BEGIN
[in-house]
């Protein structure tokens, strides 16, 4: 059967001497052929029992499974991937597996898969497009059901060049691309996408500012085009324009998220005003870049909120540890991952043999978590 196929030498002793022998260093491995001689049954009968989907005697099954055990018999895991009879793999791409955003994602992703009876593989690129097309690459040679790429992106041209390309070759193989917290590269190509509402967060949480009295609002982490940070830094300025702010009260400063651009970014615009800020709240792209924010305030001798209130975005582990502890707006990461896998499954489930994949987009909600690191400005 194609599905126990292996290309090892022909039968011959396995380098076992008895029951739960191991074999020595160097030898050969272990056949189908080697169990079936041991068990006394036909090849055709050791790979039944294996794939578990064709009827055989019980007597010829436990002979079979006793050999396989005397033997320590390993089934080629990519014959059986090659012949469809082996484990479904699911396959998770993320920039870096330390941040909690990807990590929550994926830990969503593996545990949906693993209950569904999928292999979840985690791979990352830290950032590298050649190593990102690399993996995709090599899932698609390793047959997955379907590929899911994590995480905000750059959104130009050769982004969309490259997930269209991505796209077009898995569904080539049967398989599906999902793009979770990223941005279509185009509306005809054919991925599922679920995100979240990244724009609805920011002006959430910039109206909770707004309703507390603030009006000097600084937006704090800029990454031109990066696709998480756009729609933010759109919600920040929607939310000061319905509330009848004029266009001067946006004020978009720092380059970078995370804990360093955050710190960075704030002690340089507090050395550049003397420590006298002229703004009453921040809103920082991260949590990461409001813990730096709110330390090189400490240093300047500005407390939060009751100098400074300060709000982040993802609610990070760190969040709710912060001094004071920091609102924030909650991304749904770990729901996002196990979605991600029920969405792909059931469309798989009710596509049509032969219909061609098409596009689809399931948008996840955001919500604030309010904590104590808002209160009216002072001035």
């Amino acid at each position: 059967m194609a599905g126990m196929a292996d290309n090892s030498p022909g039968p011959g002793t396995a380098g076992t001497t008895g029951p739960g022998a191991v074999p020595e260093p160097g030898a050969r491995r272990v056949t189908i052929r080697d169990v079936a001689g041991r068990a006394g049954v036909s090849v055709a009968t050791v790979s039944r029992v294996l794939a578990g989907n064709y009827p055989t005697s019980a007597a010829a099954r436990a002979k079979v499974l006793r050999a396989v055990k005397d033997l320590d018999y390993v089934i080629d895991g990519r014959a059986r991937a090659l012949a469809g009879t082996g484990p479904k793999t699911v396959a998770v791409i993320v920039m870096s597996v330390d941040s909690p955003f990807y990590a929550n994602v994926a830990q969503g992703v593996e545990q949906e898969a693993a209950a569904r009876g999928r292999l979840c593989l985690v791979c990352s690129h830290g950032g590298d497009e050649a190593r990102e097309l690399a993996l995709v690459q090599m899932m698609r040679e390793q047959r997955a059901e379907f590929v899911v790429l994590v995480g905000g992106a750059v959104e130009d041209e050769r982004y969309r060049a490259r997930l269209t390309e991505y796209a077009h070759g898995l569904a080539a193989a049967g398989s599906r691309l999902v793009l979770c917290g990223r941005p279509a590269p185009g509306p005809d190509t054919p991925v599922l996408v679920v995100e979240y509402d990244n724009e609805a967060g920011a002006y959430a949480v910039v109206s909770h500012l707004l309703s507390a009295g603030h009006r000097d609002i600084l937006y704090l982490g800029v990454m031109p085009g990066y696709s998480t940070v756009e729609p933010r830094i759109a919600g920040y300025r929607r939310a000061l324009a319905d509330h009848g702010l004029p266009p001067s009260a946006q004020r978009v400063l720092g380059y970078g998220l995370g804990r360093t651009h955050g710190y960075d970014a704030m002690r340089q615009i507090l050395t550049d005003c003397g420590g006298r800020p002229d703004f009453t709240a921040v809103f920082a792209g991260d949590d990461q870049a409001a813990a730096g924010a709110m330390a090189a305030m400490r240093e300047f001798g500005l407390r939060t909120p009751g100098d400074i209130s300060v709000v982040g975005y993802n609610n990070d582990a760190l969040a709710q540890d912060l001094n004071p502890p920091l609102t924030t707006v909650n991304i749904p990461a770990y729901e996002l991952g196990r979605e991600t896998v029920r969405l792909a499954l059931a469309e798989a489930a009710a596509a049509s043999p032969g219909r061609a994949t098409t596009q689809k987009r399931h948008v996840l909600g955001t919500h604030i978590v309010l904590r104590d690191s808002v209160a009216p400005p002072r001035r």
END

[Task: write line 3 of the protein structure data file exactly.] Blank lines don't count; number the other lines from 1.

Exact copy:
């Amino acid at each position: 059967m194609a599905g126990m196929a292996d290309n090892s030498p022909g039968p011959g002793t396995a380098g076992t001497t008895g029951p739960g022998a191991v074999p020595e260093p160097g030898a050969r491995r272990v056949t189908i052929r080697d169990v079936a001689g041991r068990a006394g049954v036909s090849v055709a009968t050791v790979s039944r029992v294996l794939a578990g989907n064709y009827p055989t005697s019980a007597a010829a099954r436990a002979k079979v499974l006793r050999a396989v055990k005397d033997l320590d018999y390993v089934i080629d895991g990519r014959a059986r991937a090659l012949a469809g009879t082996g484990p479904k793999t699911v396959a998770v791409i993320v920039m870096s597996v330390d941040s909690p955003f990807y990590a929550n994602v994926a830990q969503g992703v593996e545990q949906e898969a693993a209950a569904r009876g999928r292999l979840c593989l985690v791979c990352s690129h830290g950032g590298d497009e050649a190593r990102e097309l690399a993996l995709v690459q090599m899932m698609r040679e390793q047959r997955a059901e379907f590929v899911v790429l994590v995480g905000g992106a750059v959104e130009d041209e050769r982004y969309r060049a490259r997930l269209t390309e991505y796209a077009h070759g898995l569904a080539a193989a049967g398989s599906r691309l999902v793009l979770c917290g990223r941005p279509a590269p185009g509306p005809d190509t054919p991925v599922l996408v679920v995100e979240y509402d990244n724009e609805a967060g920011a002006y959430a949480v910039v109206s909770h500012l707004l309703s507390a009295g603030h009006r000097d609002i600084l937006y704090l982490g800029v990454m031109p085009g990066y696709s998480t940070v756009e729609p933010r830094i759109a919600g920040y300025r929607r939310a000061l324009a319905d509330h009848g702010l004029p266009p001067s009260a946006q004020r978009v400063l720092g380059y970078g998220l995370g804990r360093t651009h955050g710190y960075d970014a704030m002690r340089q615009i507090l050395t550049d005003c003397g420590g006298r800020p002229d703004f009453t709240a921040v809103f920082a792209g991260d949590d990461q870049a409001a813990a730096g924010a709110m330390a090189a305030m400490r240093e300047f001798g500005l407390r939060t909120p009751g100098d400074i209130s300060v709000v982040g975005y993802n609610n990070d582990a760190l969040a709710q540890d912060l001094n004071p502890p920091l609102t924030t707006v909650n991304i749904p990461a770990y729901e996002l991952g196990r979605e991600t896998v029920r969405l792909a499954l059931a469309e798989a489930a009710a596509a049509s043999p032969g219909r061609a994949t098409t596009q689809k987009r399931h948008v996840l909600g955001t919500h604030i978590v309010l904590r104590d690191s808002v209160a009216p400005p002072r001035r």